Targeted patients were shared by Kaiser Permanente, Southern California, in a weekly file, and they had varying levels of nonadherence. The total number of patients targeted for refill ranged from 1000 to 9000 patients per month. Note that these patients were not distinct each month because they could be on the list several times in a year. Patient records included first name, date of birth (DOB), gender, spoken language, address, race/ethnicity, mobile phone number, opt-in status, and refill drug(s). These fields, when available, were used for all analysis.

Tables 1 and 2 provide age and race/ethnicity breakdowns for this group.

Table 1. Age of text messaging group.
Age band (years)Patients, n (%)Reminders, n (%)
<606344 (6.39)20,883 (7.64)
60-654502 (4.54)13,806 (5.05)
65-7029,600 (29.83)79,349 (29.03)
70-7527,201 (27.42)75,902 (27.77)
75-8015,039 (15.16)42,221 (15.44)
80-857899 (7.96)22,247 (8.14)
>855458 (5.50)14,385 (5.26)
Unspecified3174 (3.20)4563 (1.67)
Total99,217 (100)273,356 (100)
Table 2. Race/ethnicity of text messaging group.
Race/ethnicityPatients, n (%)Reminders, n (%)
White30,683 (30.93)81,544 (29.83)
Hispanic/Latino21,841 (22.01)67,266 (24.60)
Black/African American9124 (9.20)28,365 (10.38)
Asian8705 (8.77)23,870 (8.73)
Other/mixed1372 (1.38)3812 (1.39)
Unspecified/unknown27,492 (28.71)68,499 (25.06)
Total99,217 (100)273,356 (100)


The intervention used the mPulse Mobile platform to deliver SMS text messages to patients. Patients in the text messaging group received a refill reminder dialogue that consisted of a series of messages written at a sixth-grade readability level.

Text message refill reminders were sent out on a weekly basis to patients who were due for a refill. The first message was a greeting, reminding patients that they were due for a refill. They were then prompted to validate their DOB (to ensure the person was the intended recipient of the reminder) by choosing from one of five options. If the patient validated their DOB successfully, they could then view their medication(s) due for refill and the last filling pharmacy. Patients did not get a second chance if they did not validate correctly. In those cases, a member from the pharmacy staff would reach out to discuss barriers to nonadherence and/or complete the refill by phone. As part of the refill workflow, patients could select whether to receive their medication by mail (this was added as an option in May 2018) or to pick up their medication(s) at a Kaiser Permanente outpatient pharmacy. They could also change their default pickup pharmacy. Pharmacy staff who were located at a central location were involved with managing the responses that came back from the patients. These patient responses were categorized as “Refill request,” “Barriers,” “Date of birth issue,” “Free text response,” “Side effects,” “Change Pharmacy,” and “Help.”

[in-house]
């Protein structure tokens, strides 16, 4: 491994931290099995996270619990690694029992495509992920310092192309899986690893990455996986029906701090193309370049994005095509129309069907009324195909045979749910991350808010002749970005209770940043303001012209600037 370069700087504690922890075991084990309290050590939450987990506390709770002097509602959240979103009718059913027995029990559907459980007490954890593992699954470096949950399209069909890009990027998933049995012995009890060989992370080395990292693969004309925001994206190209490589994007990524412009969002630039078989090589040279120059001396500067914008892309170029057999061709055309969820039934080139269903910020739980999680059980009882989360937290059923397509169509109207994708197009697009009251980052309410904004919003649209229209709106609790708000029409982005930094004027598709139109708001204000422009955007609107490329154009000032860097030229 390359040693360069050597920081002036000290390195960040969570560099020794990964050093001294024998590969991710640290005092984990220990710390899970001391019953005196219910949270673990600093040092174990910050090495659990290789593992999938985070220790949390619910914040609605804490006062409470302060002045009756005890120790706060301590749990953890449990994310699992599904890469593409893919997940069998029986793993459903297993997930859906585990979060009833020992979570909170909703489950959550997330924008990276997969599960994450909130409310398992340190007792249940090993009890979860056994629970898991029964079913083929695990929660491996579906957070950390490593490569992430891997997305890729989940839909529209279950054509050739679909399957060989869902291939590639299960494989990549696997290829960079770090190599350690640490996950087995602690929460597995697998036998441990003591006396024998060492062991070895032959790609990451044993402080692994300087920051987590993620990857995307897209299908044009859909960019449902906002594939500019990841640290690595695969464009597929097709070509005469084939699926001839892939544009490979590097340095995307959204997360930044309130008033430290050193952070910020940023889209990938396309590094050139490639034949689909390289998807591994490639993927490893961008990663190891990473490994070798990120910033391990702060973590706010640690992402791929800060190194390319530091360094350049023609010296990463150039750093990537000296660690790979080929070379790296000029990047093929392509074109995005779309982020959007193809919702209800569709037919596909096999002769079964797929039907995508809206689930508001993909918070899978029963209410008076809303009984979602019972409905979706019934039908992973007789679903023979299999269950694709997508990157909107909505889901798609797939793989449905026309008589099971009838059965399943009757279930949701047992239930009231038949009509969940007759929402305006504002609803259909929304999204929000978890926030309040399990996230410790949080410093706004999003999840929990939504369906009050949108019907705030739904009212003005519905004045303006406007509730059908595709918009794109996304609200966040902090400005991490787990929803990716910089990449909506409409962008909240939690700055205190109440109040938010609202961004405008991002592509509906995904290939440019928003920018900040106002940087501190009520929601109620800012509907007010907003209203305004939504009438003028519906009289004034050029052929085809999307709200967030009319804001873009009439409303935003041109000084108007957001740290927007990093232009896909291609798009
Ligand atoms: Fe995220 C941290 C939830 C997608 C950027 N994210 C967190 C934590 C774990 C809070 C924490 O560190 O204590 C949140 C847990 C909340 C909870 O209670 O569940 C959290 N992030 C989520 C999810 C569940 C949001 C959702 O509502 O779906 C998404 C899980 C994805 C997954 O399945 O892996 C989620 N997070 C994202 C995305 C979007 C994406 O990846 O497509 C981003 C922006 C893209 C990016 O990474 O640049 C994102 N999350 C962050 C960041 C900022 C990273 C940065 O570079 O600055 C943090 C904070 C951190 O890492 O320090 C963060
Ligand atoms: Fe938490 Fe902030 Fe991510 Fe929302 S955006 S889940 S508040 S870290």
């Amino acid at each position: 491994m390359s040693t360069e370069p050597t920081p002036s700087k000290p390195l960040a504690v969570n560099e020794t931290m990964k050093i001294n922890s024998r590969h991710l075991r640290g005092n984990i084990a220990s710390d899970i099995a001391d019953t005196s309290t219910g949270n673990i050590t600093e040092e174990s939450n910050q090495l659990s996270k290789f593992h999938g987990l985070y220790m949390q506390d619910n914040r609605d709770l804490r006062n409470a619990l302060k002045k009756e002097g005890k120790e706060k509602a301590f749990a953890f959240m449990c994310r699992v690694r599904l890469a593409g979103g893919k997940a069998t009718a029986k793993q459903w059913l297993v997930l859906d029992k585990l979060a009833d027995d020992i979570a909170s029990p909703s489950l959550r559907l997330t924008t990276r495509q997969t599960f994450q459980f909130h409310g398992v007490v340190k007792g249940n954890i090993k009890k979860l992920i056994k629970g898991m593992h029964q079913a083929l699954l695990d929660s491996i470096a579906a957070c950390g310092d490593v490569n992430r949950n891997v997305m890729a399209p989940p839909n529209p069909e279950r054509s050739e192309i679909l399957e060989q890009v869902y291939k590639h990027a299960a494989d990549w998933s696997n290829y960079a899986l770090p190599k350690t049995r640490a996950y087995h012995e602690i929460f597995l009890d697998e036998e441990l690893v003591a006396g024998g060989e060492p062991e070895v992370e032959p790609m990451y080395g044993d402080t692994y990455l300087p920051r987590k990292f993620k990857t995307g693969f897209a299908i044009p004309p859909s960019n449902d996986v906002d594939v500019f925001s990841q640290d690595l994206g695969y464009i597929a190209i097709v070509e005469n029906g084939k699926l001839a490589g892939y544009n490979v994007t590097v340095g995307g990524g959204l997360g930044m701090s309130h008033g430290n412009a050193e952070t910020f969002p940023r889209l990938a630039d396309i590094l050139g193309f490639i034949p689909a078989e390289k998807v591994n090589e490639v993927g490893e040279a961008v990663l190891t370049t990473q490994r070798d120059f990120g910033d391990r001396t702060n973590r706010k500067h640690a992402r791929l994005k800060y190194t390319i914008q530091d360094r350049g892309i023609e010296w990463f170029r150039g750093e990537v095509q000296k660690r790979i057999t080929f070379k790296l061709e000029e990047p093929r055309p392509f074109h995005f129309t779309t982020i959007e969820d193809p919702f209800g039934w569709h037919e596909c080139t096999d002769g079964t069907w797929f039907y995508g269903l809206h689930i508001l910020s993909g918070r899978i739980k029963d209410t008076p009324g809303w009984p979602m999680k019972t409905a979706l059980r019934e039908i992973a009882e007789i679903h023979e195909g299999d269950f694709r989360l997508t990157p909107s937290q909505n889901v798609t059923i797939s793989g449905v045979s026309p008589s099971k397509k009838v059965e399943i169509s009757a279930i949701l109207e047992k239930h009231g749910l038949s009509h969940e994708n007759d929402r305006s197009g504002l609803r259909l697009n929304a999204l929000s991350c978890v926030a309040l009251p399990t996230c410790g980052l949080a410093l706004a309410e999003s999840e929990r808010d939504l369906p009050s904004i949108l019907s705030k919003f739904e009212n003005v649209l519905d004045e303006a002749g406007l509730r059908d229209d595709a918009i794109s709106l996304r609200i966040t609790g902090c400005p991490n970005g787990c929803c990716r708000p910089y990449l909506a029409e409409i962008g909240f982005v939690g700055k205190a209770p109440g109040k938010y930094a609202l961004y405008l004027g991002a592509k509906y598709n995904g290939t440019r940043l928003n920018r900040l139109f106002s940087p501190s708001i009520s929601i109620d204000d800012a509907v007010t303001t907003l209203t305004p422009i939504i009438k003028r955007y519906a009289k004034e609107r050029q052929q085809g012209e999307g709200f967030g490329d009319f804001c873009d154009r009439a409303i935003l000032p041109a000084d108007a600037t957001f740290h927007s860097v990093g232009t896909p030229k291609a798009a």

As in the pilot study [21], we used mPulse Mobile’s Engagement Console to support the pharmacy staff. This Web-based user interface allows users to quickly identify and prioritize subgroups of patients (as described above) for quicker follow-up.

Figure 1 provides a view of the refill reminder message flow and the various steps or options within this dialogue. The initial step reminds the patients to refill the medication(s) and requests that they respond with the structured options “1” to continue or “2” to end. However, in some instances, patients respond with unstructured responses such as “I’ve already refilled” or “No thanks.”

Figure 1. Overview of message flow within refill dialogue.
View this figure

A patient would receive a maximum of 3 messages if they did not respond (initial reminder, 2-hour reminder, and 24-hour reminder). The patient could opt out at any point during the messaging flow, and no subsequent messages would be sent.

Conversational AI was developed and used within the solution to also automatically process the following types of unstructured responses and patient requests:

  • Patient wants to unsubscribe from texting program but does not reply “STOP” or 7867 (patients with older phones could use number keys to correspond to letters).